"Ever since some fellow European countries had either issued or announced plans to issue green bonds to help rejuvenate their economies because of COVID-19, it was inevitable that the British government would respond," Stollard told World Nuclear News. "Pressure had been mounting from several quarters, including over 30 asset owners and high-profile institutional investors responsible for a reported GBP10 trillion worth of assets under management. Additionally, Andrew Bailey, governor of the Bank of England, also commented that climate change poses a greater challenge than COVID-19 in the long term and tackling it is vital."

It is likely, she said, that there will be considerable demand for the green bonds, particularly from pension funds who are increasingly being mandated to invest in low-carbon activity and sustainable industry, and is an important further step to building a UK-wide greener economy.

The Chancellor’s speech, which also included the introduction of more stringent rules on exposure to climate risk reporting by publicly listed companies, is another important step on the road to achieving net zero, she added.

"I will be looking out for details from the UK Green Technical Advisory Group on what green projects will be permissible," she said.

The Ten-Point Plan gives a clear ambition for the future, she said, particularly the commitment to new nuclear and making the City of London the global centre of green finance.

"Details are the next step," she said, "and I look forward with interest to the release of the Government’s Energy White Paper and spending reviews with a specific reference to green bonds."

Green Industrial Revolution

Alok Sharma, secretary of state for Business, Energy & Industrial Strategy, said in a foreword to the document that the plan demonstrates the UK’s "significant and continuing" commitment to tackling greenhouse gas emissions.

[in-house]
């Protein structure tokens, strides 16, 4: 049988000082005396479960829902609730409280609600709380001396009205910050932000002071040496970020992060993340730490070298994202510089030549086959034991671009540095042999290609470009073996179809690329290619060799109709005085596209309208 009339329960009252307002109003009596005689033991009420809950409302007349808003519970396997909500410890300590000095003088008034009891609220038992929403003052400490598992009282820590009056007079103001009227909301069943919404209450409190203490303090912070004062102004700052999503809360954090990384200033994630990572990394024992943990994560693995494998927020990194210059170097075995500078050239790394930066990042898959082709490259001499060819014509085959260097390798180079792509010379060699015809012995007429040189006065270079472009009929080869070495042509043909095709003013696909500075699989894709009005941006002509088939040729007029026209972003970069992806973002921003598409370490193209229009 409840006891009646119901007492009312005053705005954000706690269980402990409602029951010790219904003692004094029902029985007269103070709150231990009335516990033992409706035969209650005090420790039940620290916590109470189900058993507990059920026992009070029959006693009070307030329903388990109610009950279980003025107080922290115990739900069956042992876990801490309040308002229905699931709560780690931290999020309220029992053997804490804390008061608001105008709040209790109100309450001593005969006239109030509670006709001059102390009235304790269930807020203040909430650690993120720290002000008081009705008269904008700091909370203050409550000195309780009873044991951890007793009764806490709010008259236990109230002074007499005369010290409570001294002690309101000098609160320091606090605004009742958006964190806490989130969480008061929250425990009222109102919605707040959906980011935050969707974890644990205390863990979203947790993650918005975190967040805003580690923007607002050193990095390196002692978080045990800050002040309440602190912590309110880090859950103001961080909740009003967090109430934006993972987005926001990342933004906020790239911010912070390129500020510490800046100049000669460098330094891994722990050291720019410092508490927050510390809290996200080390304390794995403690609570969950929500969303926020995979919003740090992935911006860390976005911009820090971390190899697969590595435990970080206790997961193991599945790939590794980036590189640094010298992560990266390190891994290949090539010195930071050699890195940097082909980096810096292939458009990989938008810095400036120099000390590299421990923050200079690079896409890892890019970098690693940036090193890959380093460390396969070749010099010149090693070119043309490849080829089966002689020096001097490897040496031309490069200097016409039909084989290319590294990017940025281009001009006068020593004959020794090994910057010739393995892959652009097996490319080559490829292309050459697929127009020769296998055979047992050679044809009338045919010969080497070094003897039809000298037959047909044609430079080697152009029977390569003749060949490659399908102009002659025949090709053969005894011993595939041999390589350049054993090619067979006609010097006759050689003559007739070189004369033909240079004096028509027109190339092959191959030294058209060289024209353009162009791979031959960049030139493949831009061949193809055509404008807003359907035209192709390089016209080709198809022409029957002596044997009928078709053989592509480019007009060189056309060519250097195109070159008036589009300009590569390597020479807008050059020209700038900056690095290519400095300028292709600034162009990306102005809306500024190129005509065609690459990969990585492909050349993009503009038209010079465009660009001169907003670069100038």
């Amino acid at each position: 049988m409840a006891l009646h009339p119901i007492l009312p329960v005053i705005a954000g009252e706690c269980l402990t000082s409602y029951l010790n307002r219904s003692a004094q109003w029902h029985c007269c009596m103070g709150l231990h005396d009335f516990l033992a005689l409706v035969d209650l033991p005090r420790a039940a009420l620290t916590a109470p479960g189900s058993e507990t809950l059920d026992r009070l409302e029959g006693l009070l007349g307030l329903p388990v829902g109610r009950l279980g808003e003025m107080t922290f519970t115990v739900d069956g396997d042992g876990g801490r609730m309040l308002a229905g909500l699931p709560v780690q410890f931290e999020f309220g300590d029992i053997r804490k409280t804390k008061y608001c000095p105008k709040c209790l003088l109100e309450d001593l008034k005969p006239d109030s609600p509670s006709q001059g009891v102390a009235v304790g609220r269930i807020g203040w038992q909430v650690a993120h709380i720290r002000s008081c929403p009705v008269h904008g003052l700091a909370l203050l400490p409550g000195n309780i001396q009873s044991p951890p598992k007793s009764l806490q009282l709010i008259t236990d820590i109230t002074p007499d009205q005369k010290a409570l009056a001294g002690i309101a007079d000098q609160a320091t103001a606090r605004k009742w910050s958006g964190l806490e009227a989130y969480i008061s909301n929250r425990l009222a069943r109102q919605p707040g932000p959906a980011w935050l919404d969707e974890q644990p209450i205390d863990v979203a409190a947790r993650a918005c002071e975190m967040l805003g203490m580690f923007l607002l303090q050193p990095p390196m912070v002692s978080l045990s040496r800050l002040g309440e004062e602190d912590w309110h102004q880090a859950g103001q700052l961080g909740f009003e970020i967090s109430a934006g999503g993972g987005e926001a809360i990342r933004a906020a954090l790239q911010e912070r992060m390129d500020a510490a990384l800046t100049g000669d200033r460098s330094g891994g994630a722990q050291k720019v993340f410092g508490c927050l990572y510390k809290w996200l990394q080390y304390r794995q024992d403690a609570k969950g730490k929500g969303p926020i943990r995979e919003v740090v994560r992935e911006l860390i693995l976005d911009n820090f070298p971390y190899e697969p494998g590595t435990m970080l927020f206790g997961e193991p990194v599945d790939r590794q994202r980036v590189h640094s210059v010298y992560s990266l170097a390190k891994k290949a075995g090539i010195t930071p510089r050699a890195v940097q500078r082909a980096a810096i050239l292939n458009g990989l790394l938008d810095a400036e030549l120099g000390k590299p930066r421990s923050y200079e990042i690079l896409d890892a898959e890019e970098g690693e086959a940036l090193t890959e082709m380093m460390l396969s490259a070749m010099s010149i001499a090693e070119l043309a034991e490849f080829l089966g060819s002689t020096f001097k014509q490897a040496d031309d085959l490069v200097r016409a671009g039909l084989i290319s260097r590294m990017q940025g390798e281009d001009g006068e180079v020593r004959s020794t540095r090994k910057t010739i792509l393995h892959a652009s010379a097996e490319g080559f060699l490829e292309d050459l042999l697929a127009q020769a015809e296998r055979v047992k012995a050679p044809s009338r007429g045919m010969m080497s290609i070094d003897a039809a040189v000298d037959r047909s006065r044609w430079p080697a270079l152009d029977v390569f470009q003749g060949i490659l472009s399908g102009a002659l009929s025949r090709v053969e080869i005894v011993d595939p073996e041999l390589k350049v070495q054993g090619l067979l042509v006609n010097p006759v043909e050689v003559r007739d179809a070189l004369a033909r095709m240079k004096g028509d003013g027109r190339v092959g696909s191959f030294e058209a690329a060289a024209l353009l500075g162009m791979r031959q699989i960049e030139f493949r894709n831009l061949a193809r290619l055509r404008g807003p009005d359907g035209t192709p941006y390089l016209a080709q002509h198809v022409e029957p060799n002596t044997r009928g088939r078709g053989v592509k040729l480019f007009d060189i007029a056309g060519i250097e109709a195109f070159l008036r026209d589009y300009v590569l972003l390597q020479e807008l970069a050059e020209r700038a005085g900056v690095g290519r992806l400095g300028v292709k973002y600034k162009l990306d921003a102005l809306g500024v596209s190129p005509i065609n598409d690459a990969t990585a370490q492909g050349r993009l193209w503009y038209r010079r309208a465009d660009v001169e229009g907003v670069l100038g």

"We have led the G7 countries in cutting emissions since 1990. As President-Designate for the United Nations Framework Convention on Climate Change Conference of the Parties 26 (COP26), I am committed to ensuring we also use our leadership role so that all countries, businesses, cities and investors adopt a greener, more resilient, sustainable path for the future," he said.

According to a survey commissioned by campaign group Greens For Nuclear Energy and published yesterday, almost half of those surveyed support replacing the UK’s nuclear power plants when they reach the end of their working lives.The Survation poll of just over 3000 respondents asked a range of questions about energy and nuclear power.

"The Green Party has held an ideological opposition to nuclear power thanks to its roots in the peace movement but this survey implies those supporting green issues are evenly spilt on the question of using nuclear for electricity generation with 37% supporting and 37% opposing," Greens For Nuclear Energy said.

Mark Yelland and Duncan Roy are long term members of the Green Party but founded Greens For Nuclear Energy because they wanted it to change its policy to drop their opposition to the civilian use of nuclear energy.

Roy said: "The seriousness and urgency of the climate emergency means we’ve got to reassess our thinking about nuclear. It’s clearly a tried and tested reliable source of clean energy. The UK is home to some of the most hardworking and reliable reactors in the world and we should be proud of that fact as it makes it possible to stop burning coal and keep the lights on whatever the weather."

Yelland added: "Greens say they worry about nuclear waste and safety but the truth is this form of power is amongst the safest in the world and all its waste is carefully looked after. Unlike the waste from burning fossil fuels and biomass which build up in the environment threatening irreversible damage to the planet. It’s time we changed our position and got behind new reactors. Together renewables and nuclear can rapidly replace fossil fuels."

The survey also found there is strong public support for recycling nuclear weapons (75%) and nuclear waste (76%) to make more electricity. And that a clear majority of the public (54%) oppose counting the burning of virgin forest wood toward renewable energy targets and that receiving renewable energy subsidies.

Greens For Nuclear Energy is an independent not-for-profit group campaigning to change the green movement’s attitudes to nuclear energy. It receives neither any support from nor has any ties to the nuclear industry.

Researched and written by World Nuclear News